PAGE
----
Sunday, September 27, 2009

Kol Nidre

If you can't tell from all my posts, I am really enjoying learning at Aish here in Minneapolis. I learn something new practically every day. Tonight is Kol Nidre, and while I recognize the fact that I am not supposed to be writing on this holy day, I am so filled with joy and hope and possibility and renewal that I can't keep it all inside. I am almost 40 and I feel as if I have had my eyes closed this whole time. All I write below is new to me this year.

Kol Nidre means "all vows." It is the time that we prepare for the true atonement of Yom Kippur, by saying (with the permission of G-d) all the vows and oaths we took this past year, all the promises we made are now null and void. It cleans the slate so we can atone, so we can begin anew. The cantor says it three times, because to do a thing three times means you "own" it, you have internalized it, are invested in it. If you (according to Jewish law, not civil law obviously) live on land for three years and no one throws you off, you are seen as owning it. If you do a mitzvah three times in a row, it is as if you have made a commitment to keep that mitzvah.

I never knew what Kol Nidre meant. I can hear the tune in my head, I can probably even sing a lot of it, but I never knew the translation. I am so lucky to be involved with a community where not only are you invited to ask any question, but all questions are treated with equal value and a search for a meaningful answer.

I hope that all my friends and family, and all the Jews both in the land of Israel and without, have an easy and meaningful fast. G'mar Chatima Tovah (literally "a good and final sealing" in the Book of Life). May I be forgiven for all my wrongs, intended or accidental, and may I do better this year, may I have more opportunities to live the vision that G-d has for me.


Thursday, September 17, 2009

New Year, New Me

I sat in on an amazing interactive webcast last night. Lori Palatnik was talking about the High Holidays, and gave us a framework for prayer this year, when we hear the shofar (ram's horn) being blown.

When you hear the Shofar, pray:

1. G-d, You have an incredible vision for all of humanity and for me. I want my life to be aligned with Your vision.
2. I want to recognize the blessings in my life and see the totality of the life You gave me, the pain and the joy, as an expression of Your love.
3. I want to transcend my greatest obstacles [my yetzer hara, my negative inclinations] to fulfill Your vision for me.
4. I want to be a walking expression of the divine values You created me to bring to the world in order to fulfill Your vision.
5. I want all my resources from the coming year to be dedicated to fulfill your vision for me.
6. G-d, I want to trust that You will take care of me. Always.
7. G-d, I want the world to discover the truth and beauty of living according to Your vision.
8. I want to make You King by living myself more according to Your plan.
9. I resolve that I want to be connected to you, G-d, as the source of life.
10. I resolve that this moment is the dawn of a new era in my life for the good.

The shofar is the alarm clock for the Jewish soul. I feel like this year is going to be a year of HUGE change for me, with some clarity (and even more questions) created by my trip to Israel. I think these 10 steps are a great framework for me to pray during these next two weeks. Even if you're not Jewish, I hope you find some meaning in them.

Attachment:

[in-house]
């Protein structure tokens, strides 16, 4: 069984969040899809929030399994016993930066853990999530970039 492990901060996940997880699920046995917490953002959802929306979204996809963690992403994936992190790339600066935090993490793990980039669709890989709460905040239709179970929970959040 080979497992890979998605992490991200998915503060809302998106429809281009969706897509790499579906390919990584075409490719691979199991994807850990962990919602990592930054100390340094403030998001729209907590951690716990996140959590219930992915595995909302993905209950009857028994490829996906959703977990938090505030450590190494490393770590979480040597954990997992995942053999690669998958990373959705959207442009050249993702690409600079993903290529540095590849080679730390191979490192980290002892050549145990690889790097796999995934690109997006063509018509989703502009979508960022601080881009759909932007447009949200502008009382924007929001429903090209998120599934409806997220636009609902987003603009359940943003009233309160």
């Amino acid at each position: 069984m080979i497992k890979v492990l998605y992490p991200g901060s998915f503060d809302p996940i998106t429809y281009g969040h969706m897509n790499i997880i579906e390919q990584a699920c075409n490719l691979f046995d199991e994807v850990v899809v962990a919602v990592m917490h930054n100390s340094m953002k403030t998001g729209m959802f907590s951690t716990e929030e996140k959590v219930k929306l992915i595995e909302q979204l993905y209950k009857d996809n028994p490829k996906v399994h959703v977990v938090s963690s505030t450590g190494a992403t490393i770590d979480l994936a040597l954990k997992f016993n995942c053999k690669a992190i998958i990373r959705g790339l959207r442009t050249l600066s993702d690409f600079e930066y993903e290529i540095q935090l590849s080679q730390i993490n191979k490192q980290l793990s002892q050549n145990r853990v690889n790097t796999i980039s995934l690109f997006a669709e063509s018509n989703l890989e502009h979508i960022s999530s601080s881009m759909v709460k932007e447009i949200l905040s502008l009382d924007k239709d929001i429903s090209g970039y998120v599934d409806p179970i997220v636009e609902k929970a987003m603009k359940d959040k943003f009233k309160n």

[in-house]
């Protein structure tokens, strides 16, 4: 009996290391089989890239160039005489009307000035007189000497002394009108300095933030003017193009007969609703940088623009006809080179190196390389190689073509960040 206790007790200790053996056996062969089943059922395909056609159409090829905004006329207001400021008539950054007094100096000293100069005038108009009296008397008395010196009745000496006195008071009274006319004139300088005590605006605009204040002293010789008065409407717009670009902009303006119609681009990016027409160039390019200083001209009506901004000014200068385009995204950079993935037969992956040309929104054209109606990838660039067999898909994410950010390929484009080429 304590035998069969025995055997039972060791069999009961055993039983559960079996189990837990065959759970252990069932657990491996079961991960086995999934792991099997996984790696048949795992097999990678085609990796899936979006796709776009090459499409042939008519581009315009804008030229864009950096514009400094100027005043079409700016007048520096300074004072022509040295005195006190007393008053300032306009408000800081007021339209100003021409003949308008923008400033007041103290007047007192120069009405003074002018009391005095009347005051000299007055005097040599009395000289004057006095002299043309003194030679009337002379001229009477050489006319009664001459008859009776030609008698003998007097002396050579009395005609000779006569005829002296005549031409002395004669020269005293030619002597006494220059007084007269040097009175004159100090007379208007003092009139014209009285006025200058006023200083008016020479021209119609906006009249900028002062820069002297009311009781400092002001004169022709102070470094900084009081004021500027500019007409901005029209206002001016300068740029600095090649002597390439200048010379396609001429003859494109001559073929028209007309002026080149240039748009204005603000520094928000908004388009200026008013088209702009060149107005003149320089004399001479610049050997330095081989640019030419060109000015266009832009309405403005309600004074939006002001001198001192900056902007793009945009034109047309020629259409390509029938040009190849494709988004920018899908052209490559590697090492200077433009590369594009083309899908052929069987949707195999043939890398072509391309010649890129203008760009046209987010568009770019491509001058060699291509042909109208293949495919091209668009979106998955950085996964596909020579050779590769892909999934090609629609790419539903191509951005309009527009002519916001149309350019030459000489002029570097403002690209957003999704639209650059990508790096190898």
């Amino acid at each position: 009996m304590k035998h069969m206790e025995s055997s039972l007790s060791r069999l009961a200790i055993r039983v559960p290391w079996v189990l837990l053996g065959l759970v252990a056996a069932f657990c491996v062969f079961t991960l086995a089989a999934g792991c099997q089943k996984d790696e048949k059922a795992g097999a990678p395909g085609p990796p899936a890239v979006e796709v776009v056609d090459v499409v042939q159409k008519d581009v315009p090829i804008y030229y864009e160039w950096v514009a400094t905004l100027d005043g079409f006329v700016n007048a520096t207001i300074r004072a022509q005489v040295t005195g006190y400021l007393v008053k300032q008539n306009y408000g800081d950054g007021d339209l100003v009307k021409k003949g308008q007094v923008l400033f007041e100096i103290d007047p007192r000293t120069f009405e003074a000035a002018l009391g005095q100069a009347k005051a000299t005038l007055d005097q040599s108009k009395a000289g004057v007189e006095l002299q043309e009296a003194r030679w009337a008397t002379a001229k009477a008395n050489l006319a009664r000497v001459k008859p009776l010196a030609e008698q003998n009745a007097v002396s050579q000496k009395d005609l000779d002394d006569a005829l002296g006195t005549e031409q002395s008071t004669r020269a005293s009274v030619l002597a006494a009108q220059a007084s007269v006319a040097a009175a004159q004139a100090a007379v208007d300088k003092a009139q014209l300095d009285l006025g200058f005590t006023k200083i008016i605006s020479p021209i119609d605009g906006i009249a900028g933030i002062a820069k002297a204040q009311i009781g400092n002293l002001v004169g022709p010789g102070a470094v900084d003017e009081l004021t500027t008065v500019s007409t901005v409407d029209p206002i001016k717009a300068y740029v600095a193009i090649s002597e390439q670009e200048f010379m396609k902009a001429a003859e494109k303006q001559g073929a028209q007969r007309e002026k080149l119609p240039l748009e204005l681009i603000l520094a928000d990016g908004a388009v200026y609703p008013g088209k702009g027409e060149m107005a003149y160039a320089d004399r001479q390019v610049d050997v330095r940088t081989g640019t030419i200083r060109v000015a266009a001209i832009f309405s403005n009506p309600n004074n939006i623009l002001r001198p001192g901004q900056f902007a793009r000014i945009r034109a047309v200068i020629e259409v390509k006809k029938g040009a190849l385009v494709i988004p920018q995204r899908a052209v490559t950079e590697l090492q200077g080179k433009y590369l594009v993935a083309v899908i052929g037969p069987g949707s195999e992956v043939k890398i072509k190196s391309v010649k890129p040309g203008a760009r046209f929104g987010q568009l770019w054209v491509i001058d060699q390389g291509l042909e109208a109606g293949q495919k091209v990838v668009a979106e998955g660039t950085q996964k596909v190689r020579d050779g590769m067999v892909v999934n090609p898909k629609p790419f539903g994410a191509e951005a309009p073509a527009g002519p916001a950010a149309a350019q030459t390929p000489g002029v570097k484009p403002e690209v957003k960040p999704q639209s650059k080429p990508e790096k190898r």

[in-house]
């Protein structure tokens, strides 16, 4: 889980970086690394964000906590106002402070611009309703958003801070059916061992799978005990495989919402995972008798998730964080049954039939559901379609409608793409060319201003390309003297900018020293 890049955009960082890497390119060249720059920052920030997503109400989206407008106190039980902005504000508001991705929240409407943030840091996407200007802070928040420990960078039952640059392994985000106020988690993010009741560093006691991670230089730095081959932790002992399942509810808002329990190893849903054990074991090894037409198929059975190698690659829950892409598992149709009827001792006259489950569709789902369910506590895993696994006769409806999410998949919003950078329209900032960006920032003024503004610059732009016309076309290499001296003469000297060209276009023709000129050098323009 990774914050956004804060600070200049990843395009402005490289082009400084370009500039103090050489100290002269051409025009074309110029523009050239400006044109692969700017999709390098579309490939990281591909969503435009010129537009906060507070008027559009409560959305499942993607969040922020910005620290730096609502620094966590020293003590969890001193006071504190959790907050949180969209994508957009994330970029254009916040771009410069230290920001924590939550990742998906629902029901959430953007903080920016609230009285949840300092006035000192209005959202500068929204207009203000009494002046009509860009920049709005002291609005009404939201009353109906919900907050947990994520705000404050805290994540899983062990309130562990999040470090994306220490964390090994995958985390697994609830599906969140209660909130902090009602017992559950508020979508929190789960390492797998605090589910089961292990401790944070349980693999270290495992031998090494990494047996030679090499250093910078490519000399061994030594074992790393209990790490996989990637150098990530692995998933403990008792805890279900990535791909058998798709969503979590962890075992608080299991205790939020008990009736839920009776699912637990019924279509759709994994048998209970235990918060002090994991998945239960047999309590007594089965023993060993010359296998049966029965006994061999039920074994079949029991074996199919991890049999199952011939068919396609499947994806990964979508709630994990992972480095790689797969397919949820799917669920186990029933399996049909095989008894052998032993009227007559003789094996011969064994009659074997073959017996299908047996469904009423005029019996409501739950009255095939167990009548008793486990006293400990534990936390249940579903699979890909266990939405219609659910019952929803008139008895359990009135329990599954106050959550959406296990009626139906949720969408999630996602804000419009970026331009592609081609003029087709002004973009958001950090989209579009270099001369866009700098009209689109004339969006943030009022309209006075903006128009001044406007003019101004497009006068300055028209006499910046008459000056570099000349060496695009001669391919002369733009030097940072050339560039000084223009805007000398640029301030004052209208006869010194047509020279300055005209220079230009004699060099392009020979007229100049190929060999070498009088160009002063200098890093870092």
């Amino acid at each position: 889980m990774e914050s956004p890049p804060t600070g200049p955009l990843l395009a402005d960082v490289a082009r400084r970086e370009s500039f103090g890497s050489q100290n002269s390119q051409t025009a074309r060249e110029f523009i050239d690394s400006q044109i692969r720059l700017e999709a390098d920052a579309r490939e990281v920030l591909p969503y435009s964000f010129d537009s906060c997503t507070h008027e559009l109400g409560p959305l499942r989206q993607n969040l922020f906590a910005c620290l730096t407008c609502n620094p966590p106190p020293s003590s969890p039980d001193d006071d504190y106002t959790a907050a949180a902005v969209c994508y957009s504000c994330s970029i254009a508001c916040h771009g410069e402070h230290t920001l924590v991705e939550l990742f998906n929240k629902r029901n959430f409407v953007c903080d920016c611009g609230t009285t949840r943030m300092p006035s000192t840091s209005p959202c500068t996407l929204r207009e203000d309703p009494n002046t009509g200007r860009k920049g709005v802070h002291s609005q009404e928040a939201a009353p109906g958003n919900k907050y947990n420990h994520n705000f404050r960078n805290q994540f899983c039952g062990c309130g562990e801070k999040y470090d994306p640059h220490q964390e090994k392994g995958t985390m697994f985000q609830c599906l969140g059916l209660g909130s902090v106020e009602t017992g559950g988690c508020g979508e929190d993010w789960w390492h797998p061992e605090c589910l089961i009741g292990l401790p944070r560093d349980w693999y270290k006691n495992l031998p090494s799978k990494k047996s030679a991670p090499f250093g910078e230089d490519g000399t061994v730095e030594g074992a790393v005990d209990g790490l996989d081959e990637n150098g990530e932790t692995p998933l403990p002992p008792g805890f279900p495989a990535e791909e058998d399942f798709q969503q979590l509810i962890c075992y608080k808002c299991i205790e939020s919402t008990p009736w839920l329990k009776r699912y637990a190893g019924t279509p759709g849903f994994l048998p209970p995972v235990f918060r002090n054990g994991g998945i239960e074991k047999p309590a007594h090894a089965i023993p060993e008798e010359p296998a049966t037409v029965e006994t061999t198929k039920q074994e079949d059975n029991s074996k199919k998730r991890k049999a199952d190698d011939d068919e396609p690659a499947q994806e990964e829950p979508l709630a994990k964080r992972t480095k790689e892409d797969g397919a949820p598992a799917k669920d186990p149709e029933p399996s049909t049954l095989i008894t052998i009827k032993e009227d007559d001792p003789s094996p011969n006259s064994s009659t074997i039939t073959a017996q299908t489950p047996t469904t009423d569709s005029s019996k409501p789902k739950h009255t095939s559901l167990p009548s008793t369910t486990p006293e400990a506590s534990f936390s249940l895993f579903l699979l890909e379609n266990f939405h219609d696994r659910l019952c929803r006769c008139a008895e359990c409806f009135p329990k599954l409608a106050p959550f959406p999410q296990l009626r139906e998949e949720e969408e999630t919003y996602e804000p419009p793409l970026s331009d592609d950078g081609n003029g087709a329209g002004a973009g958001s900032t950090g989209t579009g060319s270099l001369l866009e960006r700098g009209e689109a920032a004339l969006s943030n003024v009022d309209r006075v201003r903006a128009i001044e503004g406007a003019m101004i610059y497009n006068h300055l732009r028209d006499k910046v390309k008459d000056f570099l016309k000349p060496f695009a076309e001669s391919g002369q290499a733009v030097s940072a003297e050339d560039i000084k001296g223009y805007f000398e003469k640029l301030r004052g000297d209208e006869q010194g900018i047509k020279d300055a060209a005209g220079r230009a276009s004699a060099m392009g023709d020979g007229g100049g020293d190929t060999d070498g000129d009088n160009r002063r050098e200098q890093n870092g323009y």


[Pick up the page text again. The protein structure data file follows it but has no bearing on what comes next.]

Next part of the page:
To all my Jewish friends: May you and all you love be inscribed in the Book of Life for the upcoming year, and as a good friend told me yesterday, "May G-d see fit to grant you what your heart desires."


Thursday, September 3, 2009

The month of Elul

I always find myself re-evaluating at this time of year. I guess more so than at the Gregorian New Year, I do it at the time of Rosh Hashanah. Ever since college, I have this prayer/poem that I read and contemplate (thanks, Stuart, I still have it). The first line is "Now is the time to take an accounting of my life." Am I doing what I want to do? Am I being the best person I can be? Am I the best wife, daughter, sister, niece, cousin, friend (last year was the first one where I didn't ask if I was the best granddaughter.... that was hard, and still is).

There is a new element this year, a new question I feel like asking myself. Is what I am doing showing my love for Hashem? Am I doing the best with the gifts He has given me? Am I moving forward on the tzaddik path? What aspects of myself should I be working on that will make me a better Jew, because from all I have been studying and learning, that makes me a better person.

We are in the Hebrew month of Elul, and some say that Elul (spelled with the Hebrew letters alef-lamed-vav-lamed) is an acronym for Ani L'dodi V'dodi Li (also alef-lamed-vav-lamed), which can translate to "I am my beloved's and my beloved is mine." This really resonates with me-- in this case, the beloved is not my beloved Patrick, but Hashem. This month is about looking at that relationship in preparation for the New Year and Yom Kippur, the Day of Atonement. I find myself unsettled-- have I done enough to show my love? Have I accepted His love? I like the thought of having an entire month to contemplate this and prepare for the high holydays, because when the time comes to ask Hashem for forgiveness and blessings, I will have a more complete understanding of who I am right now, what I've been doing and who I want to be.